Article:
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United States Department of Agriculture

Agricultural Research Service

Title: Early Season Herbicide Treatment of Wild Host Plants in Marginal Areas Near Fields, Roads, and Ditches and Resulting Numbers of Tarnished Plant Bugs in Treated and Untreated Areas

item Snodgrass, Gordon
item Scott, William
item Hardee, Dicky

Submitted to: National Cotton Council Beltwide Cotton Conference
Publication Type: Proceedings
Publication Acceptance Date: January 1, 2003
Publication Date: July 1, 2003
Citation: Snodgrass, G.L., Scott, W.P., Robbins, J.T., Hardee, D.D. 2003. Early season herbicide treatment of wild host plants in marginal areas near fields, roads, and ditches and resulting numbers of tarnished plant bugs in treated and untreated areas. National Cotton Council Beltwide Cotton Conference.

Interpretive Summary: Tarnished plant bugs are major pests of cotton in the midsouth. They are controlled in cotton exclusively with insecticides, and are becoming increasingly more expensive and difficult to control because of resistance to many of the insecticides used in cotton. Control measures not based solely on insecticide use are badly needed. One possible control method is by the use of herbicides in marginal areas near fields, roads, and ditches to destroy broad leaf weeds on which plant bug populations buildup in the winter and spring prior to moving into cotton. The current study found that a single herbicide application was effective in significantly reducing densities of broadleaf weeds found in marginal areas in nine-square-mile areas of the Delta in 1999, 2000, and 2001. Tarnished plant bug populations were also reduced significantly in the treated marginal areas when the herbicide application was made in March 2000 and 2001. When the application was made in April 1999, plant bugs moved from broadleaf weeds as they died onto flowering Italian ryegrass. This grass was not affected by the herbicide application and is very abundant. It also served as a plant bug host in this year. The herbicide application and evaluation of its effect on weed hosts and tarnished plant bugs that utilize them, was part of a large experiment that determined that the reduction in early season numbers of plant bugs by the herbicide treatment also resulted in lower numbers of plant bugs in cotton grown in the treated area as compared to numbers found in cotton grown in untreated areas.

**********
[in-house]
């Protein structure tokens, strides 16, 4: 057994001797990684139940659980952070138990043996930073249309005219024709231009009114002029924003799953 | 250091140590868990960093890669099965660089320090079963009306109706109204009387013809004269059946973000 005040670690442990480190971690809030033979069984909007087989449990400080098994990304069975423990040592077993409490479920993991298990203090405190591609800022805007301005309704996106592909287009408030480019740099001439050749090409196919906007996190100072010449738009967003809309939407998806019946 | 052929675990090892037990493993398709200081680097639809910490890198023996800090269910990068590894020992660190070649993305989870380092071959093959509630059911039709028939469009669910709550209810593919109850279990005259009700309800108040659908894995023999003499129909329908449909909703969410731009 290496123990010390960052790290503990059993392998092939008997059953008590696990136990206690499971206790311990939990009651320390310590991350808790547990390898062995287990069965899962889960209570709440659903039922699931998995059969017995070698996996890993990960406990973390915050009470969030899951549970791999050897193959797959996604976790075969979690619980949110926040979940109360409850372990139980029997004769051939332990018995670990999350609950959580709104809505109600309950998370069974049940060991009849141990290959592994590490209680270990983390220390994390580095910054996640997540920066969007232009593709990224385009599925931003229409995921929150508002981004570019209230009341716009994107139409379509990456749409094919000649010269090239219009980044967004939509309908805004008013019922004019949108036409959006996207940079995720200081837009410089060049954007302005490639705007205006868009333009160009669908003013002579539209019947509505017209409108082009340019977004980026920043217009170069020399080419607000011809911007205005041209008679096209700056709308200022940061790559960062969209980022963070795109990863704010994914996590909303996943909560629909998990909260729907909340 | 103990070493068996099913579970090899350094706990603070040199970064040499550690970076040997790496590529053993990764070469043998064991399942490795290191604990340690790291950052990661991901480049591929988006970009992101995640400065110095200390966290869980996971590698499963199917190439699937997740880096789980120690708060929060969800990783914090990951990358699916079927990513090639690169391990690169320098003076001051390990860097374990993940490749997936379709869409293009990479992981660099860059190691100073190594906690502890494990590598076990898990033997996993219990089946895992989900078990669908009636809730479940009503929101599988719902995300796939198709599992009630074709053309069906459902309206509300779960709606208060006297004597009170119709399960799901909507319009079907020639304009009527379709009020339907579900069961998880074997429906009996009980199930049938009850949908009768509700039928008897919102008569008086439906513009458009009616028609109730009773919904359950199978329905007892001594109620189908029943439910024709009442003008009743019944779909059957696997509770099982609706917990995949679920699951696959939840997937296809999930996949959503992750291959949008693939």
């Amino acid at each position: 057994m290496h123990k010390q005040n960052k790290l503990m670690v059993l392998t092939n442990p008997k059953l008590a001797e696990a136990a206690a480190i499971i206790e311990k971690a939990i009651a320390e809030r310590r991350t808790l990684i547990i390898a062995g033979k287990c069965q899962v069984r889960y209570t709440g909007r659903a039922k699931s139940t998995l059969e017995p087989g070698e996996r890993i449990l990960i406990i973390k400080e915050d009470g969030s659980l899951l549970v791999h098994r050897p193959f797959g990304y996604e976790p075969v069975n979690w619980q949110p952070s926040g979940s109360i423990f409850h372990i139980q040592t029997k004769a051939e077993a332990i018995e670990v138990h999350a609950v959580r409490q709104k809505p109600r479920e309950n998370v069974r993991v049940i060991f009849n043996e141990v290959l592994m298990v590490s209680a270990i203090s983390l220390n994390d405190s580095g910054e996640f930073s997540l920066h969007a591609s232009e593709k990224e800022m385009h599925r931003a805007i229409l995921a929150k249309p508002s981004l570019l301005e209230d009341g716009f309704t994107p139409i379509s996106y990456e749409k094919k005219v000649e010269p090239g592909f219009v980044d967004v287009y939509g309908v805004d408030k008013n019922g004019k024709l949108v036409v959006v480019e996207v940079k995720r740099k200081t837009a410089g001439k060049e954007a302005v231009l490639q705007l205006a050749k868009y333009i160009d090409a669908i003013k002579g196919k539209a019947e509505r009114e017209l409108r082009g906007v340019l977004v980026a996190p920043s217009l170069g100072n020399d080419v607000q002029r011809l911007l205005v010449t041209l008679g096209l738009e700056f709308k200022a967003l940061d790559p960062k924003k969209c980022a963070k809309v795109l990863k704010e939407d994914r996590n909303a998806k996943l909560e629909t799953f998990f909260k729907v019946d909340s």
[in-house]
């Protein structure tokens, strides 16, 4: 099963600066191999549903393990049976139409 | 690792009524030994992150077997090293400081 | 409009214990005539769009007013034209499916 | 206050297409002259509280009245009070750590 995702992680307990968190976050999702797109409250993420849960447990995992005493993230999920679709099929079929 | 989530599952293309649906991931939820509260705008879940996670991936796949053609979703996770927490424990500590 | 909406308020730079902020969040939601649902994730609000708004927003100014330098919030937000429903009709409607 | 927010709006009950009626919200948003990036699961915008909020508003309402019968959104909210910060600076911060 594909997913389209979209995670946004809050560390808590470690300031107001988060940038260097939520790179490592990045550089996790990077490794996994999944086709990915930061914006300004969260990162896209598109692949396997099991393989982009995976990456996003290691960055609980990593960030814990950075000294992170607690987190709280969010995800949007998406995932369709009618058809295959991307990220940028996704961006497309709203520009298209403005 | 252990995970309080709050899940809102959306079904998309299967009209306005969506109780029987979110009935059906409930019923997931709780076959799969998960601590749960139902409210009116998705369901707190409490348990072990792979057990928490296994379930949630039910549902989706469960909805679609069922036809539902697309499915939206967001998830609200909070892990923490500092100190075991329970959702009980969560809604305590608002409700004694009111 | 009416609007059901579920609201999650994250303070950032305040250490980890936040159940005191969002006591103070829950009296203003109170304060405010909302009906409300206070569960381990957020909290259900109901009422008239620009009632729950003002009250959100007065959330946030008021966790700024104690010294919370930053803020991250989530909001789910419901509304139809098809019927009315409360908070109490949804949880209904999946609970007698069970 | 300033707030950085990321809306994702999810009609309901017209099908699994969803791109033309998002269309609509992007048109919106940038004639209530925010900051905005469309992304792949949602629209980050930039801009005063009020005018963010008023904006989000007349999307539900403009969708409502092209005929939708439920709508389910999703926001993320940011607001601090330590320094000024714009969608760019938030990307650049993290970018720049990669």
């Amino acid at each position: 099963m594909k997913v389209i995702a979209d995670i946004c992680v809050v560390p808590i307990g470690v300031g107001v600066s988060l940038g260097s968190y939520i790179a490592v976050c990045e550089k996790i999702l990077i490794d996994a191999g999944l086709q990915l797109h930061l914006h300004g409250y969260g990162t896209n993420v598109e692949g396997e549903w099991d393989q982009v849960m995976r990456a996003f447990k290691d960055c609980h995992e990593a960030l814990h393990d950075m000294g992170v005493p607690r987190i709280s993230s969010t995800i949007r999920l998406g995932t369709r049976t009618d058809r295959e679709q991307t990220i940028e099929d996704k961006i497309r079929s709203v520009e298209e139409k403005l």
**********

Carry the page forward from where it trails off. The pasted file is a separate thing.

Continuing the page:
Technical Abstract: A single herbicide (Trimec® or Strike 3) application in early season was made to marginal areas around fields, roads, and ditches in 23 square kilometer (9 square miles) test sites of the Mississippi Delta in 1999, 2000, and 2001. The herbicide was used to kill broadleaf weeds in the marginal areas which served as food and reproductive hosts for tarnished plant bugs. The herbicide was effective and caused a significant reduction in wild host densities in the treated test sites in all three years. Tarnished plant bug populations in treated test sites did not increase significantly in the treated marginal areas during April and May following treatment of the margins in the first two weeks of March in 2000 and 2001. Significant increases in plant bug populations occurred on wild hosts in the marginal areas of the untreated test sites in both years. The herbicide application was made in the first two weeks of April 1999, and in this year plant bug populations increased in treated marginal areas. The increase was caused by plant bugs moving to Italian ryegrass which was not affected by the herbicide. Ryegrass is abundant in marginal areas in the Delta and blooms during April. These results showed that the herbicide application was effective in reducing numbers of broadleaf wild hosts and plant bug populations that utilized them. To be most effective, the application should be made in late-February through the first two weeks of March to avoid moving plant bugs onto Italian ryegrass when it is in bloom and can serve as a host.

Last Modified: 4/22/2015
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